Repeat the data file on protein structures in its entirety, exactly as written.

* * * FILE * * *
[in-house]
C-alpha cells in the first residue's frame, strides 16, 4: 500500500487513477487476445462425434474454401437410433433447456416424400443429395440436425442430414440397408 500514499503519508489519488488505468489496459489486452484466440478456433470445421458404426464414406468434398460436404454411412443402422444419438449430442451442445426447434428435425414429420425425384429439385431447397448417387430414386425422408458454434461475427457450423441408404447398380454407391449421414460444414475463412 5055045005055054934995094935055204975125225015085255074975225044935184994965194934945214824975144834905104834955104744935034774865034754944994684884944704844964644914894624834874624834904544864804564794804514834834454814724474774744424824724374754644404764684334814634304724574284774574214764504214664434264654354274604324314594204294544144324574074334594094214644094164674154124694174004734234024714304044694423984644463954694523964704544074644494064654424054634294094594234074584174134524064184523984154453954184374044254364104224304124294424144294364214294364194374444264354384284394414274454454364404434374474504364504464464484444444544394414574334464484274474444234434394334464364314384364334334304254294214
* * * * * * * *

[in-house]
C-alpha cells in the first residue's frame, strides 16, 4: 500500500487513477487476445462425434474454401437410433433447456416424400443429395440436425442430414440397408 500514499503519508489519488488505468489496459489486452484466440478456433470445421458404426464414406468434398460436404454411412443402422444419438449430442451442445426447434428435425414429420425425384429439385431447397448417387430414386425422408458454434461475427457450423441408404447398380454407391449421414460444414475463412 5055045005055054934995094935055204975125225015085255074975225044935184994965194934945214824975144834905104834955104744935034774865034754944994684884944704844964644914894624834874624834904544864804564794804514834834454814724474774744424824724374754644404764684334814634304724574284774574214764504214664434264654354274604324314594204294544144324574074334594094214644094164674154124694174004734234024714304044694423984644463954694523964704544074644494064654424054634294094594234074584174134524064184523984154453954184374044254364104224304124294424144294364214294364194374444264354384284394414274454454364404434374474504364504464464484444444544394414574334464484274474444234434394334464364314384364334334304254294214